Latina Advocates to Congress: Immigration Detention Looks like Jail, Not Vacation
Yesterday, some members of House Judiciary Committee continued their attacks on immigrant people by trying to compare immigration detention to a luxury vacation.
Titled “Holiday on ICE” the hearing took aim at new detention rules (2011 Performance-Based National Detention Standards) released by Immigrations and Customs Enforcement (ICE) last month. During the hearing, Committee Chairman Lamar Smith (R-TX) and others criticized humane detention conditions as too costly to implement, a claim that ignores both the realities of detention and the alternatives.
“We cannot put a price tag on human rights and human dignity,” said Jessica González-Rojas, Executive Director of National Latina Institute for Reproductive Health (NLIRH). “Furthermore, if we were truly concerned about costs—rather than looking for opportunities to attack immigrants—we would spend far less money on immigration detention facilities that look like jails, spend more time exploring more humane and lower-security options, and ultimately recognize that alternatives to detention are what make most sense from both a budgetary and human rights standpoint.”
NLIRH was instrumental in getting a women’s health section added to these new standards which recommends that women have access to basic feminine hygiene products, routine gynecological and obstetric care, contraception, and pregnancy services including pre and post natal care and abortion care. The standards also outline a rule to prevent shackling of pregnant women “absent truly extraordinary circumstances.”
This hearing comes as immigration detainees continue to suffer human rights abuses. More than 120 detainees have died in ICE custody since 2003, including Victoria Arellano, who died of AIDS after two months of being denied treatment in immigration detention. There have been documented cases of sexual assault in detention, including by ICE guards themselves, and Latinas like Miriam Mendiola-Martinez have been forced to give birth while shackled. These kinds of abuses are suffered by many of the more than 30,000 individuals in immigration detention each day—a population that includes asylum seekers, individuals with refugee status, and even U.S. citizens.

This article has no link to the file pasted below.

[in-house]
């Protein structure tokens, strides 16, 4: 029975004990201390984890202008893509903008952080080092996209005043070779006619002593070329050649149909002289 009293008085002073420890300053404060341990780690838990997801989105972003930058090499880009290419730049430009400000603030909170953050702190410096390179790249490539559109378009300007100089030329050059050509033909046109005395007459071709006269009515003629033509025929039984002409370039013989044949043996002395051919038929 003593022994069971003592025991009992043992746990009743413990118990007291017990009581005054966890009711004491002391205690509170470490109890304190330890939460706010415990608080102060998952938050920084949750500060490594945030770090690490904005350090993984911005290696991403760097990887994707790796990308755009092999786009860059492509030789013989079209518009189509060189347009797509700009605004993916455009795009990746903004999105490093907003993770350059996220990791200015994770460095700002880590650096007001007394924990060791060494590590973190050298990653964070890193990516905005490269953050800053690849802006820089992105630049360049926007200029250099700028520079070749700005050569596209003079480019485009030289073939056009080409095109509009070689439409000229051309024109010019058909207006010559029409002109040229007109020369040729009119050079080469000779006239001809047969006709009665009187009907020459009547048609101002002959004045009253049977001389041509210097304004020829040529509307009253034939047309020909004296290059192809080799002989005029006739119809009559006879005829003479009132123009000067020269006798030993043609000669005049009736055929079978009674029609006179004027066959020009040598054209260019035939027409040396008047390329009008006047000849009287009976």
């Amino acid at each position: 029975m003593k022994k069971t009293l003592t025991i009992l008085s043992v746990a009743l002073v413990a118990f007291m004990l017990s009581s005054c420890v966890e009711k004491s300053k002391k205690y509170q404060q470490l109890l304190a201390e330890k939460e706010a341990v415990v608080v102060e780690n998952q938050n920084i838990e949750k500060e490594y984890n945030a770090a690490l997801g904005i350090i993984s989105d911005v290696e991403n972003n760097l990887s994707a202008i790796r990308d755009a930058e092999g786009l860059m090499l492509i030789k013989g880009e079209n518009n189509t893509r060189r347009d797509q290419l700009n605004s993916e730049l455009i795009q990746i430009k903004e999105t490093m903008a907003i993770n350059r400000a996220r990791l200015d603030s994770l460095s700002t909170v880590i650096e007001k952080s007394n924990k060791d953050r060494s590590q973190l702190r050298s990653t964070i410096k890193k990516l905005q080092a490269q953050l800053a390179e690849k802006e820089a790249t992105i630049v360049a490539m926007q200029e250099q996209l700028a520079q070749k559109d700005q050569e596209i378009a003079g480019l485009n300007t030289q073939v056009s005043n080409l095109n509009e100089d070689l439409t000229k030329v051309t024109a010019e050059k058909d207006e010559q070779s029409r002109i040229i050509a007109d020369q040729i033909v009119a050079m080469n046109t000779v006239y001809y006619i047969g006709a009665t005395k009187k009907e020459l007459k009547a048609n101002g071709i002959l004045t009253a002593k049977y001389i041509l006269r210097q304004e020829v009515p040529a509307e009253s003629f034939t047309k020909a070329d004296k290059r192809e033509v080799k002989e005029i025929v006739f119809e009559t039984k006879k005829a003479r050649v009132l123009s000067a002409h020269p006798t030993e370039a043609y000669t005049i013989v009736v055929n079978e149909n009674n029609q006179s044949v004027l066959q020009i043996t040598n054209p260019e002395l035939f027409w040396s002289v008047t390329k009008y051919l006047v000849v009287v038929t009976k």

The detention standards under discussion at the hearing were designed to introduce a modicum of humanity into immigration detention. While the standards fall short in many ways, including protecting against sexual assault, they nevertheless represent a major improvement for the predominately Latino detainee population, particularly for women.
Though the implementation of these standards is ongoing, NLIRH applauds the Administration for continued efforts to improve living conditions in immigration detention and urges immediate, full implementation and enforcement of these standards.
The National Latina Institute for Reproductive Health is the only national organization working on behalf of the reproductive health and justice of the 20 million Latinas, their families and communities in the United States through public education, community mobilization and policy advocacy.